In the Moon’s Shadow – Chasing Eclipses: St. Louis Astronomical Society February Meeting

In the Moon’s Shadow – Chasing Eclipses: St. Louis Astronomical Society February Meeting

Angela Speck, PhD., from University of Texas at San Antonio will be the February speaker presenting, "In the Moon’s Shadow – Chasing Eclipses"

On Monday, April 8, 2024, a total eclipse of the sun will be visible along a path 100 to 124 miles wide, stretching from the mid-Pacific Ocean to Newfoundland and into the northern Atlantic Ocean. The entire continental United States will see at least a partial solar eclipse. Locally the total eclipse path runs through southeast Missouri, near Poplar Bluff, Perryville, and Cape Girardeau, and across Illinois through Carbondale, Mt. Vernon, and Fairfield. The sun will be about 97% eclipsed as viewed from the Saint Louis area. Dr. Speck will explain where, when, and why a solar eclipse occurs. She will also talk about safe ways to observe the partial phase of a solar eclipse. Except during the total phase, it is dangerous to observe the sun directly without special equipment made for this purpose. SLAS will provide 5 pairs of eclipse glasses to each adult who attends this meeting in person.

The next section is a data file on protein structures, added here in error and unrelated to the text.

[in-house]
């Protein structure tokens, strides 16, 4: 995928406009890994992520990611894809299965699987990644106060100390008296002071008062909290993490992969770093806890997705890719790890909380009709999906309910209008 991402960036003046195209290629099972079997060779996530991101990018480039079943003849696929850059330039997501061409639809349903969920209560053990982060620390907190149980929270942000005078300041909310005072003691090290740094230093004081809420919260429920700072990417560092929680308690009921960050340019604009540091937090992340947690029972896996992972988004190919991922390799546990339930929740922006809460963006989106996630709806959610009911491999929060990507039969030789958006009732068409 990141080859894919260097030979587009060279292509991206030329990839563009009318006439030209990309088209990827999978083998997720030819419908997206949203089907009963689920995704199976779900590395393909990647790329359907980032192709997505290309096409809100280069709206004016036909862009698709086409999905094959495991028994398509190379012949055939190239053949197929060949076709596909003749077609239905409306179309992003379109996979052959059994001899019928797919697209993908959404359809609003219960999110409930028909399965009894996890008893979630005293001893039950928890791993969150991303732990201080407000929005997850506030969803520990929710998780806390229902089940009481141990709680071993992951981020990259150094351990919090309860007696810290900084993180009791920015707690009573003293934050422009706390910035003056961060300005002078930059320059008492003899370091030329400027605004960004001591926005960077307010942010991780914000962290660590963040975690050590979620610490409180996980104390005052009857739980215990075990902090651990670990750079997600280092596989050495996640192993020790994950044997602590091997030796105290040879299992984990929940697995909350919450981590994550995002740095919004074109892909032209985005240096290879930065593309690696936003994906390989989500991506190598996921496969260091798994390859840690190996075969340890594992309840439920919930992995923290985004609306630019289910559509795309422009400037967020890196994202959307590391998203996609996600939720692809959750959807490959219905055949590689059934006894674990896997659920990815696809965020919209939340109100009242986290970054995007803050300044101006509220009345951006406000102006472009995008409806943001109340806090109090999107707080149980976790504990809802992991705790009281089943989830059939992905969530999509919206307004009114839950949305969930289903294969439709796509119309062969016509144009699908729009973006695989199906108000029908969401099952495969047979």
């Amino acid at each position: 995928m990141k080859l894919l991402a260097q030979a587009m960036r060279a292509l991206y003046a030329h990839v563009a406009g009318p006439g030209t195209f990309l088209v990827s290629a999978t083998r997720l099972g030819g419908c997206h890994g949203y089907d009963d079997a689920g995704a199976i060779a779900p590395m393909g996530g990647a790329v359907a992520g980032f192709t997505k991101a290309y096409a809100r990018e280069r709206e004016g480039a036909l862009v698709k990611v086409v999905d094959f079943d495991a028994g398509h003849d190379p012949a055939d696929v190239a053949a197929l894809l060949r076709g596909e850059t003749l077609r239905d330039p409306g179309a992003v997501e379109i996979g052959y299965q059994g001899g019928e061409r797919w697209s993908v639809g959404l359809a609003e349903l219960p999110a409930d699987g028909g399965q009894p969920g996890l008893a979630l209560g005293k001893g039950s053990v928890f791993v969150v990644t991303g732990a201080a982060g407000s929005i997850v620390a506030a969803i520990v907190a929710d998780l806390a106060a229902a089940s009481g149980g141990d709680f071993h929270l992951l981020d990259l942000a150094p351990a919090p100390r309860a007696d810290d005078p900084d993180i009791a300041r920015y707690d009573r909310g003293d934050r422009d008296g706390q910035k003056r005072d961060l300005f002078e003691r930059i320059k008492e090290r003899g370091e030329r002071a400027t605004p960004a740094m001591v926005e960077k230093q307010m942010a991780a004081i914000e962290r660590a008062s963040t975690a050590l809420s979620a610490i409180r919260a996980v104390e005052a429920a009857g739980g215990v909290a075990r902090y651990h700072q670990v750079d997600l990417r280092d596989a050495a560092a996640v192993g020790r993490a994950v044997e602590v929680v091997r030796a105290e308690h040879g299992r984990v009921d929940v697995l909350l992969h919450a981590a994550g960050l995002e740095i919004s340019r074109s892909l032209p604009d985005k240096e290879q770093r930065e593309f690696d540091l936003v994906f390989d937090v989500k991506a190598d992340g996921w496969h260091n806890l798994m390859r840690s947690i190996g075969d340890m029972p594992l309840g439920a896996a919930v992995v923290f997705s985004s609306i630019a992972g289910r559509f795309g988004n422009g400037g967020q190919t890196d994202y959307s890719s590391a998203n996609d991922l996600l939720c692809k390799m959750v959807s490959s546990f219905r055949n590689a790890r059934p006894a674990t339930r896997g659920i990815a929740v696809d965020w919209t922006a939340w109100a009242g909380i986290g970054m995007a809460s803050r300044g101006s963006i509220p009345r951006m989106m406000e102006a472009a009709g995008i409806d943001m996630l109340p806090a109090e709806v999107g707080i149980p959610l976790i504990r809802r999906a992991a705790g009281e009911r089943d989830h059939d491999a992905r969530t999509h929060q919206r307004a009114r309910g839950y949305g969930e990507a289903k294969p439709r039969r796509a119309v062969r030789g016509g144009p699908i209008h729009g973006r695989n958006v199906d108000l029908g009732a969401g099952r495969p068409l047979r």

Dr. Angela Speck has a doctorate in Astronomy from University College London and has been a Professor and Department Chair in the Department of Physics & Astronomy since her arrival at University of Texas at San Antonio in Fall 2019. Prior to joining UTSA, she was at the University of Missouri (MU) for 17 years where she built the MU astronomy program. Her research interests include stardust, infrared astronomy, and stellar evolution, as well as science education and public outreach. In addition, Dr. Speck was a member of the American Astronomical Society (AAS) Council from 2011-14, a member of the congressionally appointed FACA committee: Astronomy and Astrophysics Advisory Committee (AAAC, 2013-2016), and has co-chaired the AAS Solar Eclipse taskforce since its inception in 2014. She became a Fellow of the American Association for the Advancement of Science (AAAS) in 2022. Dr. Speck’s academic career exemplifies the idea that there should be a strong synergy between the research, teaching and service components for any faculty member.

The St. Louis Astronomical Society is an organization for individuals interested in astronomy and telescopes. The public is invited to attend its meetings, telescope observing sessions, and special events. For more information about Astronomical Society events, please visit

Free parking will be available.